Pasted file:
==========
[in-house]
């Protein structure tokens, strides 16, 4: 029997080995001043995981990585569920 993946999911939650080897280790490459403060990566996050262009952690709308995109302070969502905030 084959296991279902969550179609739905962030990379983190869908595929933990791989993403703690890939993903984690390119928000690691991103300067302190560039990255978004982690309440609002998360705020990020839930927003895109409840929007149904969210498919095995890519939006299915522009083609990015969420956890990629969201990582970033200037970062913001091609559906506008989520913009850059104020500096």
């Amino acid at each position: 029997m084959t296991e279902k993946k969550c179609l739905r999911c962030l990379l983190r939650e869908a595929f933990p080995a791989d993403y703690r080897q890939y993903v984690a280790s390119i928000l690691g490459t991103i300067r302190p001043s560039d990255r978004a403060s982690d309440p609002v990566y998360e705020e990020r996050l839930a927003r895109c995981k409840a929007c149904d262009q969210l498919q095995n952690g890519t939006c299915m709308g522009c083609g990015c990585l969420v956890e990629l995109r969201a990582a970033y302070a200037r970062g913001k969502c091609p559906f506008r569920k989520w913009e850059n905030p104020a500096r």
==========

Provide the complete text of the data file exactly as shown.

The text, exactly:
[in-house]
């Protein structure tokens, strides 16, 4: 029997080995001043995981990585569920 993946999911939650080897280790490459403060990566996050262009952690709308995109302070969502905030 084959296991279902969550179609739905962030990379983190869908595929933990791989993403703690890939993903984690390119928000690691991103300067302190560039990255978004982690309440609002998360705020990020839930927003895109409840929007149904969210498919095995890519939006299915522009083609990015969420956890990629969201990582970033200037970062913001091609559906506008989520913009850059104020500096």
């Amino acid at each position: 029997m084959t296991e279902k993946k969550c179609l739905r999911c962030l990379l983190r939650e869908a595929f933990p080995a791989d993403y703690r080897q890939y993903v984690a280790s390119i928000l690691g490459t991103i300067r302190p001043s560039d990255r978004a403060s982690d309440p609002v990566y998360e705020e990020r996050l839930a927003r895109c995981k409840a929007c149904d262009q969210l498919q095995n952690g890519t939006c299915m709308g522009c083609g990015c990585l969420v956890e990629l995109r969201a990582a970033y302070a200037r970062g913001k969502c091609p559906f506008r569920k989520w913009e850059n905030p104020a500096r």